Dowhy and her husband have two children in the Sooke School District in elementary and middle school. She has spent 10 years volunteering on Parent Advisory Councils and School District Committees.
If elected, she hopes to champion equitable access to quality education programs across the district, remove the stigma of have and have not schools, and improve access to transportation.
Lagace has worked for 12 years as an Aboriginal social worker, before coming to SD 62 where she worked for 16 years as an Aboriginal educator, and two as an educational and behavioural assistant. She has two degrees in child and youth care and criminology.
Lagace thinks SOGI-123, the provincially mandated education curriculum to ensure students understand and accept sexual orientation and gender identity, needs to be rethought. If elected, she also hopes to address inappropriate use of electronics.
Lagace is part of a slate of candidates running for the SD 62 board and Sooke council, called Elections for Change.
Linde worked in the Sooke School District for 30 years as an education assistant.
If elected, she hopes to implement policies to address increasing mental health issues in students, and to increase transparency of how financial resources are used in the district.
Linde is part of a slate of candidates running for the SD 62 board and Sooke council, called Elections for Change.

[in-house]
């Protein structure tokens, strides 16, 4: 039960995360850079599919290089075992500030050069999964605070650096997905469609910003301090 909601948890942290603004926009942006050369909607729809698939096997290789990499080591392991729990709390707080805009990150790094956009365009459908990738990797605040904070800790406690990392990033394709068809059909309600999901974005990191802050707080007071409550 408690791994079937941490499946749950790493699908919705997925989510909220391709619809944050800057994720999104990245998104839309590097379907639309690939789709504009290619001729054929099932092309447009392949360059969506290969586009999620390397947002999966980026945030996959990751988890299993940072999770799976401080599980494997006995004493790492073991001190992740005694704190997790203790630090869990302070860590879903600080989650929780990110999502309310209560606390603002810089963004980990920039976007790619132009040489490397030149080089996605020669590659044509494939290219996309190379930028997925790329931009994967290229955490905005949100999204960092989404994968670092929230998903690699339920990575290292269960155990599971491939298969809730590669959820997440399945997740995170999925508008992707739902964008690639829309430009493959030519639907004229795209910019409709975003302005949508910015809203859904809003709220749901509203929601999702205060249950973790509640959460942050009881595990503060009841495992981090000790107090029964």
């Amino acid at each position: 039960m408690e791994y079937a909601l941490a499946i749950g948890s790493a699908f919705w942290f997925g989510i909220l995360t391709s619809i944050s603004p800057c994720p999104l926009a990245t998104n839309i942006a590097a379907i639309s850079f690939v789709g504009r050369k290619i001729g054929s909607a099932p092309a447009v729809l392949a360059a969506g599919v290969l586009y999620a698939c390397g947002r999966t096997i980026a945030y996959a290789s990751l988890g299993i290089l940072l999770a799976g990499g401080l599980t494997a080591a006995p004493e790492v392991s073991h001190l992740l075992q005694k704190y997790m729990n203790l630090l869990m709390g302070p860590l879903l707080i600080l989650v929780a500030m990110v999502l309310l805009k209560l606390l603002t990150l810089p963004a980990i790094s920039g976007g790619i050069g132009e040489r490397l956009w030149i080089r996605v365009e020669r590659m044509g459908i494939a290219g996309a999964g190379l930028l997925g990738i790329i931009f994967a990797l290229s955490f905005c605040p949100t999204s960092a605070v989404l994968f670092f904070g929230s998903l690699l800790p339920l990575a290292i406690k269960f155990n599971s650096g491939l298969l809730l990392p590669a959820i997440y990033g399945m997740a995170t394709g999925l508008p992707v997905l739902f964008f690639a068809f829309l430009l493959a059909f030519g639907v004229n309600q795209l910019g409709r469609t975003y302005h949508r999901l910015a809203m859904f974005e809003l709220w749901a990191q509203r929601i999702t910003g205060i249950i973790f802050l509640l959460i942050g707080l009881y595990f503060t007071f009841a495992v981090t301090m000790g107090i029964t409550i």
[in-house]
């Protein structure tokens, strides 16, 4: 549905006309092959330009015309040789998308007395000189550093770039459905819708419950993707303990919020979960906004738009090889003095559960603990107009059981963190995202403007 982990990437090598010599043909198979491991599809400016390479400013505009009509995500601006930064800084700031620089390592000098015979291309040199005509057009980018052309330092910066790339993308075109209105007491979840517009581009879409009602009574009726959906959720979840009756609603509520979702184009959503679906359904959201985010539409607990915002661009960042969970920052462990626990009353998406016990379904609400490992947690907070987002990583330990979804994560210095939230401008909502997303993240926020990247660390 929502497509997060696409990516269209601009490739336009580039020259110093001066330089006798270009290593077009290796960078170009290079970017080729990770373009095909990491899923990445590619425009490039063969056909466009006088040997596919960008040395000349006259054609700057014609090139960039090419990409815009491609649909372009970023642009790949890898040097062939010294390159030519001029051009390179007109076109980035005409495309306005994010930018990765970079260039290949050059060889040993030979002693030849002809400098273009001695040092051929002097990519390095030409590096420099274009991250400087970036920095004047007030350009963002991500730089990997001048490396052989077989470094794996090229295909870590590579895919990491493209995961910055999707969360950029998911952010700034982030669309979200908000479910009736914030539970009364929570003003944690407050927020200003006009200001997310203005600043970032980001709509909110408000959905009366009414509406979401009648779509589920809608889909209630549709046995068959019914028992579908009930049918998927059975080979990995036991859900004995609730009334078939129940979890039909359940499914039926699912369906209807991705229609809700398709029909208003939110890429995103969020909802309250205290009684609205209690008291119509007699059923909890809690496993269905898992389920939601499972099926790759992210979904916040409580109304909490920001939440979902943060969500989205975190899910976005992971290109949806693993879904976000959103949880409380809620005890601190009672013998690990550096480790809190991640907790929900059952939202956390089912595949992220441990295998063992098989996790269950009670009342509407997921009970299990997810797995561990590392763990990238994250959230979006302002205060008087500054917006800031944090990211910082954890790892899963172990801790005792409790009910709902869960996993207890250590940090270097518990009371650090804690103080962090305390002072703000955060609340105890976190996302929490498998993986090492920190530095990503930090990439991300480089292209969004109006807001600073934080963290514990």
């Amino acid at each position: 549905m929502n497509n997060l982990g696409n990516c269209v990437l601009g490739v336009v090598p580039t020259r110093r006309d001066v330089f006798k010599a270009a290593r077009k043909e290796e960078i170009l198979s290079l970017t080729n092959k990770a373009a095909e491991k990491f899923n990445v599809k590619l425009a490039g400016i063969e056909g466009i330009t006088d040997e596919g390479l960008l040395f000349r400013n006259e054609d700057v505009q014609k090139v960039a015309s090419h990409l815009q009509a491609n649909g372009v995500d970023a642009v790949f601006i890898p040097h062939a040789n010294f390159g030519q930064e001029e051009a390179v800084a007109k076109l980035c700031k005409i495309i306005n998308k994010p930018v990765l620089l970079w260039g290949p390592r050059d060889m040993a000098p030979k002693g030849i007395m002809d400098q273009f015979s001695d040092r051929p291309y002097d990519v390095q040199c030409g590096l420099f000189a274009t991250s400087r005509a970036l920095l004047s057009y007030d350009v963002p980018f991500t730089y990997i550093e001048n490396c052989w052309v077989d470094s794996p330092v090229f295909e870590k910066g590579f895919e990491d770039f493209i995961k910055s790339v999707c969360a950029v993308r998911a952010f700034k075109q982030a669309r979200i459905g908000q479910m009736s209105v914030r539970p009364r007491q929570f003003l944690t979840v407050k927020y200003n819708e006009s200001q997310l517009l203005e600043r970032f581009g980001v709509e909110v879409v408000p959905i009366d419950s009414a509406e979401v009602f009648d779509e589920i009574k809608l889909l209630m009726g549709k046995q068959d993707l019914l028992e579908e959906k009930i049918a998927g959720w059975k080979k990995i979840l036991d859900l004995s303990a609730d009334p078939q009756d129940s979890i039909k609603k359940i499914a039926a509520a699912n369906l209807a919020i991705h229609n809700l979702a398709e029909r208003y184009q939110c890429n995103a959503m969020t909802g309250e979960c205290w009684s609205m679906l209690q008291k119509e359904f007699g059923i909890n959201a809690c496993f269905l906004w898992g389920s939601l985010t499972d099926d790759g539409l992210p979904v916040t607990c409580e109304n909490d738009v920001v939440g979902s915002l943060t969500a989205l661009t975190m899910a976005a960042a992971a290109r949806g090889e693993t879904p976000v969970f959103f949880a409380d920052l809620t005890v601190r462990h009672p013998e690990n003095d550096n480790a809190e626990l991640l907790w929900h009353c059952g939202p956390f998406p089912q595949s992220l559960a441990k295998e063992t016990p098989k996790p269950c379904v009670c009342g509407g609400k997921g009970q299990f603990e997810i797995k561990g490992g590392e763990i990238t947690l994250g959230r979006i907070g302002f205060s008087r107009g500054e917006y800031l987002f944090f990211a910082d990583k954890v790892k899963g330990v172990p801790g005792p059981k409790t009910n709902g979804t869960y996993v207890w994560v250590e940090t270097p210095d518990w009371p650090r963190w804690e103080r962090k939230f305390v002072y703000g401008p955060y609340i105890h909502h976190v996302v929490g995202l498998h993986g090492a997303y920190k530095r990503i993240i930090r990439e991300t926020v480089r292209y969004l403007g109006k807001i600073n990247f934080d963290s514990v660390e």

Logins has previously served as a Sooke councillor for two terms, and is now running to be a school trustee, and she worked for the school district between 2013 to 2019 as a community school coordinator.
If elected, she hopes to bring her council experience in the budget process for the district, make decisions to ensure schools are safe and inclusive spaces, give youth opportunities to demonstrate they are strong voices of reason and innovation, and address facilities issues in the growing district.
In the 2018 election, Logins received the second most votes on Sooke council with 2,197.
CHEK News was unable to find contact information for Ney. If information about him and his campaign becomes available the story will be updated to include it.
Pemberton says she is running for the school board because over the last two years she grew concerned about what is happening in the country, community, and schools. She teaches piano and music in Sooke and previously worked as a management consultant in Montreal.
If elected, Pemberton hopes to ensure children leave school with skills and knowledge needed to thrive in the world, work with teachers to ensure they have the supports they need, an ensure students have a high quality education.
Pemberton is part of a slate of candidates running for the SD 62 board and Sooke council, called Elections for Change.
Watson is hoping to be re-elected to continue the work she started in her first term including climate action, equity, partner group engagement and outdoor learning.
If re-elected, she hopes to represent and advocate for all members of the school district, continue work on climate action including reducing emissions by the district, work with the municipalities and provincial government to implement safer routes to school, advocate for before and after schoolcare to be delivered by district staff, build on equity and diversity initiatrives, and use her experience and knowledge as an incumbent to support fellow trustees.
In 2018, Watson received the most votes in the Milnes Landing Zone with 2,380.